Banning ambulance ramping is not the solution to patient waiting times and will put more pressure on Perth hospital staff, the Australian Medical Association says.
West Australian health minister Kim Hames told parliament on Wednesday that staff at Royal Perth, Fiona Stanley and Sir Charles Gairdner Hospital will have to take responsibility for patients brought in via ambulance within 30 minutes of their arrival from July 1.
Hames said he had given up trying to work out the cause of ramping because it seemed to spike on some days for no reason.
AMA WA president Michael Gannon told AAP increased ramping times were symptomatic of WA's hospital bed shortage and the only cure was to invest in public health.
Gannon said the ban would take pressure off paramedics only to dump it on hospital staff.
"You can't keep asking the doctors and nurses who work in hospitals to do the same amount with less," he said.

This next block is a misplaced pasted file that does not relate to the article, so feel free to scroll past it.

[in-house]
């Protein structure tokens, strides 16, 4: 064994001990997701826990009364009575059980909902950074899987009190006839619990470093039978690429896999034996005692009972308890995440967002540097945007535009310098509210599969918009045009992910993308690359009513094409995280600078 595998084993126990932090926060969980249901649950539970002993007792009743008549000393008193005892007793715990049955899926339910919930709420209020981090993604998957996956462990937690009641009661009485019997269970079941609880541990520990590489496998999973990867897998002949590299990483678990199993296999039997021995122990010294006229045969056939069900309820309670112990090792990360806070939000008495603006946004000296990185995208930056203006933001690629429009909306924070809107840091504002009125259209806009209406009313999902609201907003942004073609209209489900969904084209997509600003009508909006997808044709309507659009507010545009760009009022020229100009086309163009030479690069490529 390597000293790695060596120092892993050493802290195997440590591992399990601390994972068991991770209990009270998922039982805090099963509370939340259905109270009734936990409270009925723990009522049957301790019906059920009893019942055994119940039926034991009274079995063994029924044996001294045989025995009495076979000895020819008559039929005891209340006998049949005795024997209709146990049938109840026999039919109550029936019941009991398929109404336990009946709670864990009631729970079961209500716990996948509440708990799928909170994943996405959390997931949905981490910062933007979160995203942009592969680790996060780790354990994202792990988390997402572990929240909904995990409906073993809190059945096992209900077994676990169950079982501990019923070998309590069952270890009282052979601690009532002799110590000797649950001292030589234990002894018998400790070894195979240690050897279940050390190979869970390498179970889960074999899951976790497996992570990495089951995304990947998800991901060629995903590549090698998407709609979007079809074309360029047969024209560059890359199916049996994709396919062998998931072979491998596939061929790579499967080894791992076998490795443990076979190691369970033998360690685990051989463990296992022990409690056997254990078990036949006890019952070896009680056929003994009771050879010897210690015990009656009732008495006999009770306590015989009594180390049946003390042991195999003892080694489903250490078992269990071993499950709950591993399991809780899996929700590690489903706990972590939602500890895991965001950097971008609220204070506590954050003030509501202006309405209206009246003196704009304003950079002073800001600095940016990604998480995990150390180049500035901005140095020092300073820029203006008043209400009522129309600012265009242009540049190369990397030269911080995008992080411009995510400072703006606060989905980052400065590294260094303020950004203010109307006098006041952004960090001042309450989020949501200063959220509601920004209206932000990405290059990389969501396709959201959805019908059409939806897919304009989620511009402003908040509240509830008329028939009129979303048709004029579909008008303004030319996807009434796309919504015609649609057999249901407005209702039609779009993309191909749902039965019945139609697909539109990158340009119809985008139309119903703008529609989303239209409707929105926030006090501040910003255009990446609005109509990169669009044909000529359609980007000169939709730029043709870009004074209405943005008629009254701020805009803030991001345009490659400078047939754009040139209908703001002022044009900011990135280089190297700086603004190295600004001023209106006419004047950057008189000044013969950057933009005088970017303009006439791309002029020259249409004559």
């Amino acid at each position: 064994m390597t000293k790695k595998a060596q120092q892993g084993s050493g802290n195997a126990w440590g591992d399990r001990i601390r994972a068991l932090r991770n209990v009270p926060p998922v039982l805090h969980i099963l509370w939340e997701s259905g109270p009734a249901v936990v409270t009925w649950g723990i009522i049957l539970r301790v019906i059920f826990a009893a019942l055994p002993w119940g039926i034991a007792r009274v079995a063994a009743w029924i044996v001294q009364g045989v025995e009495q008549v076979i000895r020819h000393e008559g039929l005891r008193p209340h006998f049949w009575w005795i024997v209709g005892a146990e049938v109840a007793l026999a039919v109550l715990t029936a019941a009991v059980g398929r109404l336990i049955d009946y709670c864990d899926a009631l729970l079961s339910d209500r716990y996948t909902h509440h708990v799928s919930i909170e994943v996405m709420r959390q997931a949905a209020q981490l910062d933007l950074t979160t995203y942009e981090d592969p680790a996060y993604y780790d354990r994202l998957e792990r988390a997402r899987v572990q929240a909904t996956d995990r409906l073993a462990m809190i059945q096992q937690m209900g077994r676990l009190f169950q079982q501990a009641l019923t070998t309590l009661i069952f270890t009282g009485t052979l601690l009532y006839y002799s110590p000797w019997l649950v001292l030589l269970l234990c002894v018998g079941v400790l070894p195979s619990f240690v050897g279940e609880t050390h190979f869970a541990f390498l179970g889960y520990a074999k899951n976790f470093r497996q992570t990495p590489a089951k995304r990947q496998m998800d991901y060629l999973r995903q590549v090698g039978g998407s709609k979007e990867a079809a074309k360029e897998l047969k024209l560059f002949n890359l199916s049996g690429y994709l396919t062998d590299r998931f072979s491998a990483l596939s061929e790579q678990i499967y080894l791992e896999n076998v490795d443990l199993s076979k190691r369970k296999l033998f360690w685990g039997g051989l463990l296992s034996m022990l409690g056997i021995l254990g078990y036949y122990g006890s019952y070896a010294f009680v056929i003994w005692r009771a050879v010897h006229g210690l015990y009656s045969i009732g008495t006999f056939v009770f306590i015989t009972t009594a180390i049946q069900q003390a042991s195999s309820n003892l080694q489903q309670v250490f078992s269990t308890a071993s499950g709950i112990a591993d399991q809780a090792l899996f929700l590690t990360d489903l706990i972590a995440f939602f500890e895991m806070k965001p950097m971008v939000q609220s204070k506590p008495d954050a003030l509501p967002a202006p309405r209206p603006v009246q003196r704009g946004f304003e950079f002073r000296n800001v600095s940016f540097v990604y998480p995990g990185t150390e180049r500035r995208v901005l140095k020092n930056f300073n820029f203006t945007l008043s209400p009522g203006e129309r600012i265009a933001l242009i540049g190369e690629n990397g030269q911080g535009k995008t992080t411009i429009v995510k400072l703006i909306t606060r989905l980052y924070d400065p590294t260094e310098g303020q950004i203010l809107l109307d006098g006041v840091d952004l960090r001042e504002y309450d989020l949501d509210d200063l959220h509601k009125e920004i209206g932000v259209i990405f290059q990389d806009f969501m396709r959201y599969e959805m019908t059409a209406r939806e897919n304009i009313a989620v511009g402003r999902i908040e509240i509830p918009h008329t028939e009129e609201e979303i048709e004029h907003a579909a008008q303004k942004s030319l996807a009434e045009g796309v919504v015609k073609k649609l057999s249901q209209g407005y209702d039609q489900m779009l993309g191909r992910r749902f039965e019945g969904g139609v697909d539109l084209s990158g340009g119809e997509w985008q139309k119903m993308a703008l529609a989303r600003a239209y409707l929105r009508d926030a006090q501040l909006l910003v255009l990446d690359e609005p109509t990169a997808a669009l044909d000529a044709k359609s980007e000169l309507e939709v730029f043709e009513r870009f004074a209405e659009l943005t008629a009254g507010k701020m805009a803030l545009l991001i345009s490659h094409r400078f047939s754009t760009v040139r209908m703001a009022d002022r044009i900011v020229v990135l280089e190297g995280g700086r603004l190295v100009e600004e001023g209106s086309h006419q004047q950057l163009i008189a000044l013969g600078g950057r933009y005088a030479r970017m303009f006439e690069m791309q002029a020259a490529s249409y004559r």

The government was hoping opening Fiona Stanley Hospital last year would ease the ramping problem across Perth but the number of hours paramedics have to wait has jumped.
In April, 3069 hours of ramping had been clocked since the start of year, up almost 17 per cent on the same period in 2014.
Hames said hospitals would probably need to have a minimum of two staff dedicated to taking over patients from the paramedics.
Gannon said the minister would have to find the money to pay for extra staff.
A St John Ambulance spokesman said details of how the changes would work were being finalised and the organisation was supportive of measures to reduce ramping.Do you have an idea for a story?
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